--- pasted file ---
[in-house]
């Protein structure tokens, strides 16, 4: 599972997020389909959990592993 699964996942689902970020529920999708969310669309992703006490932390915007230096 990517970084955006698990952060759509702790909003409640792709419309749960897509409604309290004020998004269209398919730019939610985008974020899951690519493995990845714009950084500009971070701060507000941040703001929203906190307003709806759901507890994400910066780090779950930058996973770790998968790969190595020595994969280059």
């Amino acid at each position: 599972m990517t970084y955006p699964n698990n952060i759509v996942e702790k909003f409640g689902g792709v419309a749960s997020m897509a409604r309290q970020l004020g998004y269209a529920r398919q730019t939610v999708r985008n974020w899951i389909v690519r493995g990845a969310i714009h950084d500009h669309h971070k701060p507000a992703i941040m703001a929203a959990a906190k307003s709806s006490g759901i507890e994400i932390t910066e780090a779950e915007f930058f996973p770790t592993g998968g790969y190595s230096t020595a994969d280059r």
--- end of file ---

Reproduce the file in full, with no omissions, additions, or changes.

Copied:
[in-house]
């Protein structure tokens, strides 16, 4: 599972997020389909959990592993 699964996942689902970020529920999708969310669309992703006490932390915007230096 990517970084955006698990952060759509702790909003409640792709419309749960897509409604309290004020998004269209398919730019939610985008974020899951690519493995990845714009950084500009971070701060507000941040703001929203906190307003709806759901507890994400910066780090779950930058996973770790998968790969190595020595994969280059």
């Amino acid at each position: 599972m990517t970084y955006p699964n698990n952060i759509v996942e702790k909003f409640g689902g792709v419309a749960s997020m897509a409604r309290q970020l004020g998004y269209a529920r398919q730019t939610v999708r985008n974020w899951i389909v690519r493995g990845a969310i714009h950084d500009h669309h971070k701060p507000a992703i941040m703001a929203a959990a906190k307003s709806s006490g759901i507890e994400i932390t910066e780090a779950e915007f930058f996973p770790t592993g998968g790969y190595s230096t020595a994969d280059r």